I’m sure someone once mentioned that it’s probably coming in from Southern Ireland. It wouldn’t be difficult if it is, there are clearly routes to take things in and out of there which are being used with little risk of detection. The non native deer the muntjac has started popping up in Ireland, somebody is taking them across from old Blighty and letting them go. The best explanation why anyone would do this very bizarre thing is that as there’s no close season for shooting them (they can breed at pretty much anytime of the year) so it’s to provide all round deer shooting for the hunting community. The muntjac is small, but getting a still substantial, living breathing mammal across the Irish sea illegally couldn’t be that easy an endeavour. It would be easier for the same networks/routes to be used to get banned poisons back into the UK, perhaps the same people are involved there would be shared ‘sympathies’. During the time we’ve been having these amnesties how much new carbofuran etc has flowed into the country? If live deer can be smuggled, some containers of dodgy pesticide should be a piece of piss. The SSPCA need to be given more powers, they and the police need to be doing more raids and the penalties for employees/employers increased. Amnesties and rhetoric aren’t working and in parts of the UK where there’s little likelihood of sat tagged raptors being present poison might be getting used a lot more than we believe – use of poison on the North York Moors is surely far less risky than it is in the Angus Glens?

  5. 10 John Davidson
    December 18, 2019 at 9:34 am

    No amnesty! No quarter, just step up detection, prosecution and conviction!!!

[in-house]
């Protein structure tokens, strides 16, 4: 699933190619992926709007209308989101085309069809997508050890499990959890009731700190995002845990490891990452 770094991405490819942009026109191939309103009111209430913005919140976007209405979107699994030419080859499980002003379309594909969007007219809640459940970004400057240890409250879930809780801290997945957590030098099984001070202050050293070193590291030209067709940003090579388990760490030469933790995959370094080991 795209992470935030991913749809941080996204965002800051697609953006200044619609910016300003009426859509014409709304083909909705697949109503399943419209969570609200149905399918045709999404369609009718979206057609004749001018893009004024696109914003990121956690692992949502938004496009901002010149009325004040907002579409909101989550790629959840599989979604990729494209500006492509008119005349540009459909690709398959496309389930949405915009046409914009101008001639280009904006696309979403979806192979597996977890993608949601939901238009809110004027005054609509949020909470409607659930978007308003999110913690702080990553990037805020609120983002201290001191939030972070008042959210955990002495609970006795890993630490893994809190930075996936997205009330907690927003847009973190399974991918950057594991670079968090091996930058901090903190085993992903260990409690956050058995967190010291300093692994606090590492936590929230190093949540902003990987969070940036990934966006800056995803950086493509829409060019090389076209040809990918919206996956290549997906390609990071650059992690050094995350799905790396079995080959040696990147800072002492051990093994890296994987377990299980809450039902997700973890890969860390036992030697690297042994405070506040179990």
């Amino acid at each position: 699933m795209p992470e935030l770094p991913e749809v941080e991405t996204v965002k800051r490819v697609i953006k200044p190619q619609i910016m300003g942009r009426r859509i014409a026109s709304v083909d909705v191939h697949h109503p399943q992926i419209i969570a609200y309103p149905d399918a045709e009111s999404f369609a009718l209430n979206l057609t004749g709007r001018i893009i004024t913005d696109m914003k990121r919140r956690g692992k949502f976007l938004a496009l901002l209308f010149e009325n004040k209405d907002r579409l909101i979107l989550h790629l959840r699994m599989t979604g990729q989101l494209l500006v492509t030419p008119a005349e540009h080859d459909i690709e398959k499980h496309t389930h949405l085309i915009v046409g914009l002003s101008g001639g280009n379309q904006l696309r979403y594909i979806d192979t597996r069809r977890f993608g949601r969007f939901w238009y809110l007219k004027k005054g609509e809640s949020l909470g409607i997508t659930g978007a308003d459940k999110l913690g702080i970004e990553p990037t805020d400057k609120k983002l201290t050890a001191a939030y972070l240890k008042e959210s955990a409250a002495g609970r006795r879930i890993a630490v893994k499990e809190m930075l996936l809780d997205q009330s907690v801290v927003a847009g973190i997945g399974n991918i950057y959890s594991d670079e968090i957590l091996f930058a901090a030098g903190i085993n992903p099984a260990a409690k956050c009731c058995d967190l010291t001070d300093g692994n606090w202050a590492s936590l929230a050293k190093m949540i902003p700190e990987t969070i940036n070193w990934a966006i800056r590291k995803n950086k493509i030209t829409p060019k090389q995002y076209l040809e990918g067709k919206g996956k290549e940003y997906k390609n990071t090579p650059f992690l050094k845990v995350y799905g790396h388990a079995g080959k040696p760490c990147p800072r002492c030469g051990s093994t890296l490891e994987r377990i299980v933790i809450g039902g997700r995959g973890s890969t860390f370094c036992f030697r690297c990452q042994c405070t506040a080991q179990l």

6. December 18, 2019 at 10:23 am

    I wouldn’t care about amnesty if i didn’t think it was just kicking the can further down the road. If there was an amnesty 1 month before severe and strict new laws which would bring in jail terms for possession it would make sense to me but so far this Bill doesn’t fulfil any of that caveat.

  7. 12 Dougie
    December 18, 2019 at 10:29 am

    More mind numbing thinking from the government.
    An amnesty is nothing more than an opportunity for a criminal to dispose of weapons that he/she has, for whatever reason, no further use without the risk of prosecution.
    Is anyone really so bereft of wisdom and judgement that they could actually believe that an amnesty will produce less poisoned birds and animals.
    Having containers to collect some old poison will do nothing other than free the owner from a minute risk of prosecution.
    Wildlife criminals will soon source new supplies of poison should they so wish.

  8. 13 George M
    December 18, 2019 at 11:05 am

    An amnesty is simply another public relations slight of the hand which allows positive publicity in as much it shows to a largely uneducated audience that more and more gamekeepers and land managers are currently seeing the light. As has been said in previous posts they obviously have an efficient supply line in regards to these poisons and won’t make one bit of a difference.
    Isn’t it a bit odd that such a simple but clear understanding of the dynamics involved in some way escapes MSP Mairi Gougeon, especially as her constituency involves the Angus Glens, notorious for it’s poisoning of birds over the years. As she is also the Hen Harrier Species Champion, in addition to being the Minister for Rural Affairs and the Environment, one might have thought that she indulged in lateral thinking from time to time in areas that are vital to her job.
    Hopefully not simply a new face to tutored by Fergus Ewing in more of the same.

  9. 14 Taddy Of Kentoo
    December 18, 2019 at 2:11 pm

    ‘Keepers caught with banned poisons should receive mandatory jail term’ Face the facts that we are all well aware of..No mystery at all… Birds, land mammals,wildlife,being targeted, poisoned,shot,trapped, are being eradicated by the establishment plain and simple.. The police commissioners, politicians and judges are sucking up and completely controlled by the establishment.
    Amnesty, laughable!Convicted keeper community payback! The ultimate deterrent! Laughable!!
    Revive coalition, keep up the good work!